Remember that study that seemed to show that drugs FDA approved on deadline were more likely to end up with safety problems? Since its March publication in the New England Journal of Medicine, FDA hit back, saying that the Harvard professor who did the research made mistakes. Well, now Daniel Carpenter admits that FDA did find mistakes--but when he corrected those mistakes and added more recent data, he said, his original finding still holds.
Now, Carpenter says, the 88 drugs approved on deadline between 1993 and 2005 had a 15 percent chance of getting tagged with severe safety problems: Either a black-box warning or complete withdrawal. For the 226 other drugs approved the rate was just 5 percent. That compares with 14 percent and 3 percent, respectively, in the original published study. And when Carpenter extended that data through 2007, both groups got red flags: 20 percent of on-deadline drugs were withdrawn or got a black-box warning compared with 9.7 percent of other drugs. And, Carpenter says, he may have missed some warnings in his earlier study, but the FDA data omitted "a whole bunch" of them.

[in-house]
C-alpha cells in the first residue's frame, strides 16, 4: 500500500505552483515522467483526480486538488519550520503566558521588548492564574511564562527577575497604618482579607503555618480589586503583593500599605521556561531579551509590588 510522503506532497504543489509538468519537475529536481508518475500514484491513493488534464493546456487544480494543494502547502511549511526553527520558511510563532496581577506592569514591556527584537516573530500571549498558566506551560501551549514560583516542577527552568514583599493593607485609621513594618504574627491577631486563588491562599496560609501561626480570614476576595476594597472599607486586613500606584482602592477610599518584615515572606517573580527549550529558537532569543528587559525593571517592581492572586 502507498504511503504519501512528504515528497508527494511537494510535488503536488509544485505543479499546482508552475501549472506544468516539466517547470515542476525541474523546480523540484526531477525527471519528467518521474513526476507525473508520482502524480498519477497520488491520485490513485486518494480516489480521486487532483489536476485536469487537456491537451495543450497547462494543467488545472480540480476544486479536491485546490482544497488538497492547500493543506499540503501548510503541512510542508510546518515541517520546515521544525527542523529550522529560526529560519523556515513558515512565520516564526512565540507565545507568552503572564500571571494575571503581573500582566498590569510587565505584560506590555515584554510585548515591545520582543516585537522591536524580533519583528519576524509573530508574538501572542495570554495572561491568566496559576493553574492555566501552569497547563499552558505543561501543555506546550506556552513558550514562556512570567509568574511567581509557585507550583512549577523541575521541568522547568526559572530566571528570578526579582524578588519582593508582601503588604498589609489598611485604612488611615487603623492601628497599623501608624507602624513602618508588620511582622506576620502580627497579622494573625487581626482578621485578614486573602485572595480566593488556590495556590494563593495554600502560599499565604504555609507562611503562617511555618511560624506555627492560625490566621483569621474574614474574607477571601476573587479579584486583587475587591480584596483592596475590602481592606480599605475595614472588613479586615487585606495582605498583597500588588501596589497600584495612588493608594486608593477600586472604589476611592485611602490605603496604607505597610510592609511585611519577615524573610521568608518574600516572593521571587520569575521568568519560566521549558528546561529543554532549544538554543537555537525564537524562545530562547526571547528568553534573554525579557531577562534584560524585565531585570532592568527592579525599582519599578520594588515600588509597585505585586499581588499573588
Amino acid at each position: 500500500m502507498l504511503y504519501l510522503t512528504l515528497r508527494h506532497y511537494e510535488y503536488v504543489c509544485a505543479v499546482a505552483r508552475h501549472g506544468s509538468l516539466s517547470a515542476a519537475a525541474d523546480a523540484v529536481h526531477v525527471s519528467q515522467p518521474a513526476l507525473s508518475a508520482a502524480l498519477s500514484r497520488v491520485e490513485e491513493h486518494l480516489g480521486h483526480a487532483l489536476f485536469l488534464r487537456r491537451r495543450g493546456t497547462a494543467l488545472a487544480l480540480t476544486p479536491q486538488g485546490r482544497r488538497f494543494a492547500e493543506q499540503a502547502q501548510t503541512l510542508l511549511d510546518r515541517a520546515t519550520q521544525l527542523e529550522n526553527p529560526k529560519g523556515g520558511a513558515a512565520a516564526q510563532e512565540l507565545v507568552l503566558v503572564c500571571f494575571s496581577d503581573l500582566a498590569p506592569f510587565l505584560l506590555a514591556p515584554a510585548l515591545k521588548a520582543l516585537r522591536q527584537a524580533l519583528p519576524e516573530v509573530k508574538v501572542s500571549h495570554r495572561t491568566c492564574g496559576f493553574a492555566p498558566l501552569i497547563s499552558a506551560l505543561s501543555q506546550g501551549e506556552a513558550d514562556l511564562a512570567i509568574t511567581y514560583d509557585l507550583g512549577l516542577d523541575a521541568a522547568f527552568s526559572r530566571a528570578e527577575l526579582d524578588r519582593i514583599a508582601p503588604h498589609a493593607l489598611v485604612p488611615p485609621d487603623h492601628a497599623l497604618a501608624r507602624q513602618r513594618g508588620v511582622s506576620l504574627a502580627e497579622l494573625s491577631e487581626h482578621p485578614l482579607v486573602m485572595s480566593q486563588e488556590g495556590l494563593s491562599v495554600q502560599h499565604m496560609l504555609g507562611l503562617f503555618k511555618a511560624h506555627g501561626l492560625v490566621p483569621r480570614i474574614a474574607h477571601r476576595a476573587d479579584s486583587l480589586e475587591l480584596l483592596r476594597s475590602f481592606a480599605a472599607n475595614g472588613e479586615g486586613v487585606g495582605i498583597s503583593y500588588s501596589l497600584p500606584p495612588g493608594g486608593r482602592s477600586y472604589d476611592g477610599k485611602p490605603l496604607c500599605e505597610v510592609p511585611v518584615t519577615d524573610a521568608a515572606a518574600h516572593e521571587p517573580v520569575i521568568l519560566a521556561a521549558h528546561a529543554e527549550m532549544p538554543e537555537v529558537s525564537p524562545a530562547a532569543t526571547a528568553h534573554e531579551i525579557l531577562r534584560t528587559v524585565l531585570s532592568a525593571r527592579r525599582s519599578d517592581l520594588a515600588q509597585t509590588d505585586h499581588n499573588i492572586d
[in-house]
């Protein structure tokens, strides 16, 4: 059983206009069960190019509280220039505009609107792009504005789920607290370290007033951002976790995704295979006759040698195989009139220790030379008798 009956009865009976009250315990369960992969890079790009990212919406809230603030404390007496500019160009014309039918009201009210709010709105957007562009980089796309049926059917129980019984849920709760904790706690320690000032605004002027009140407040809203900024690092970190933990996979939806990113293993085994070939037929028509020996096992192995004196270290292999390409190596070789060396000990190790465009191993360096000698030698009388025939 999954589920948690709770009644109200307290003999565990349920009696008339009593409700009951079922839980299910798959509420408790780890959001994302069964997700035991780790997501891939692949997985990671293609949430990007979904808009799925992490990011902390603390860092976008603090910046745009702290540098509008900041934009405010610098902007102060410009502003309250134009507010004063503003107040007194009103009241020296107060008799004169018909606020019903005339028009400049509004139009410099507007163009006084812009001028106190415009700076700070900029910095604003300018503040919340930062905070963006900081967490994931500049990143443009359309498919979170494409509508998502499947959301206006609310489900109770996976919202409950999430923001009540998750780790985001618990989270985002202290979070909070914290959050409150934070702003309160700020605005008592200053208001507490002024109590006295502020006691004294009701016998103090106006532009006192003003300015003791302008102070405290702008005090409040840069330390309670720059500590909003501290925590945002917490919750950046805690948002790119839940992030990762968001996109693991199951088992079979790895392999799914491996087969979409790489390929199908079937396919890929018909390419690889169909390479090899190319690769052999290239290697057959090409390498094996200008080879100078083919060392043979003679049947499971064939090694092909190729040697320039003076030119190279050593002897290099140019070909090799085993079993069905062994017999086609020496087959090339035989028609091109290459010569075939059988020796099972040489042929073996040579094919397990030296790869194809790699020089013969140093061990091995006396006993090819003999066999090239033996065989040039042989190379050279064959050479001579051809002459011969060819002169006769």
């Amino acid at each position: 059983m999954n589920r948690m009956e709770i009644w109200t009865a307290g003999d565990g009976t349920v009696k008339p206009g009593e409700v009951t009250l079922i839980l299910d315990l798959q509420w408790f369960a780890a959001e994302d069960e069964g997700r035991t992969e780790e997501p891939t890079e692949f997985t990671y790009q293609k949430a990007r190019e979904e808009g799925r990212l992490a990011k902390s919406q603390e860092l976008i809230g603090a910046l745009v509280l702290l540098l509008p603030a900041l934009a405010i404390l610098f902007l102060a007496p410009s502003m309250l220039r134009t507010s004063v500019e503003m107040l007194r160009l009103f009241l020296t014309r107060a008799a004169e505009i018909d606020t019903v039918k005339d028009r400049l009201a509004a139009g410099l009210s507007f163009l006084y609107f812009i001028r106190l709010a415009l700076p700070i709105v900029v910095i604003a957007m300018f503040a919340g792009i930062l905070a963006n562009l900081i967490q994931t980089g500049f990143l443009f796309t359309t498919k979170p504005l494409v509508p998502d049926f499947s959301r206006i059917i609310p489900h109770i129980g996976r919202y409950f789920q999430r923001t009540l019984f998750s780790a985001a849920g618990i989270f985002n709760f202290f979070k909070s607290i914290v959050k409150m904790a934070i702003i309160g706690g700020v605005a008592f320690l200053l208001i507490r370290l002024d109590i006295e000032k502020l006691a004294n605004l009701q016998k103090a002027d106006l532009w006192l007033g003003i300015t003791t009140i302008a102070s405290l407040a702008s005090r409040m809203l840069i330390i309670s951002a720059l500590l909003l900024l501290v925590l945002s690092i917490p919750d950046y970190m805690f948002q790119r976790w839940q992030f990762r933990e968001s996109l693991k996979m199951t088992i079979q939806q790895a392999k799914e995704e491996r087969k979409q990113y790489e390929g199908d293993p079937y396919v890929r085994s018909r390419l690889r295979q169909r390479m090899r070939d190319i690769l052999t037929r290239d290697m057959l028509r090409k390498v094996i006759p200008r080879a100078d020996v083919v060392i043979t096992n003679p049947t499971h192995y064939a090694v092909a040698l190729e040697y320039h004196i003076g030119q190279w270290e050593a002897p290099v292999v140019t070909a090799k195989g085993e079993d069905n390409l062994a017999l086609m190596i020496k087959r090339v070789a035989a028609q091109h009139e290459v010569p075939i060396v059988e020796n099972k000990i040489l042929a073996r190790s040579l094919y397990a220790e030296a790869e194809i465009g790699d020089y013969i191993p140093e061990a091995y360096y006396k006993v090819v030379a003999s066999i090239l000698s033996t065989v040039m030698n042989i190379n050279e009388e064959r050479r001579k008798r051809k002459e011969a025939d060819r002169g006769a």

FDA didn't comment for the Wall Street Journal, but when the first study was released, said that its own records showed no statistically significant difference in safety performance among those drugs approved right before deadline and those that weren't.
- see the WSJ article